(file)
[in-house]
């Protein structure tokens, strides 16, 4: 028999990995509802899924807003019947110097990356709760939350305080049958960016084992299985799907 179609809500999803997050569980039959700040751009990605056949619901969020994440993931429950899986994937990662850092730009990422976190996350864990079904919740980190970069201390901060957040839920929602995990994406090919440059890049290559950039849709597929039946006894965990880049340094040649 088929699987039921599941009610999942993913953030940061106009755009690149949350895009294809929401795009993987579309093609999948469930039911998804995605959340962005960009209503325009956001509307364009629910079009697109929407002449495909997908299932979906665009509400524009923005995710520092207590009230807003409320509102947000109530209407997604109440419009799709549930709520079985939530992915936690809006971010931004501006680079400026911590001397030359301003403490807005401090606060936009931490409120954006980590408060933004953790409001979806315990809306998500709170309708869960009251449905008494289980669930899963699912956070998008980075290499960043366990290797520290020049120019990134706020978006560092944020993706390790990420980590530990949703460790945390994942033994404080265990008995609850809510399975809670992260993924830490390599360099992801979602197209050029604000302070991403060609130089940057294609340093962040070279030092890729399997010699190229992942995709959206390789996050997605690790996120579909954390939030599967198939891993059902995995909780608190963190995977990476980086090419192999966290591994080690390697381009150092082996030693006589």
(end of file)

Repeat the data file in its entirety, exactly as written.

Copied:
[in-house]
């Protein structure tokens, strides 16, 4: 028999990995509802899924807003019947110097990356709760939350305080049958960016084992299985799907 179609809500999803997050569980039959700040751009990605056949619901969020994440993931429950899986994937990662850092730009990422976190996350864990079904919740980190970069201390901060957040839920929602995990994406090919440059890049290559950039849709597929039946006894965990880049340094040649 088929699987039921599941009610999942993913953030940061106009755009690149949350895009294809929401795009993987579309093609999948469930039911998804995605959340962005960009209503325009956001509307364009629910079009697109929407002449495909997908299932979906665009509400524009923005995710520092207590009230807003409320509102947000109530209407997604109440419009799709549930709520079985939530992915936690809006971010931004501006680079400026911590001397030359301003403490807005401090606060936009931490409120954006980590408060933004953790409001979806315990809306998500709170309708869960009251449905008494289980669930899963699912956070998008980075290499960043366990290797520290020049120019990134706020978006560092944020993706390790990420980590530990949703460790945390994942033994404080265990008995609850809510399975809670992260993924830490390599360099992801979602197209050029604000302070991403060609130089940057294609340093962040070279030092890729399997010699190229992942995709959206390789996050997605690790996120579909954390939030599967198939891993059902995995909780608190963190995977990476980086090419192999966290591994080690390697381009150092082996030693006589």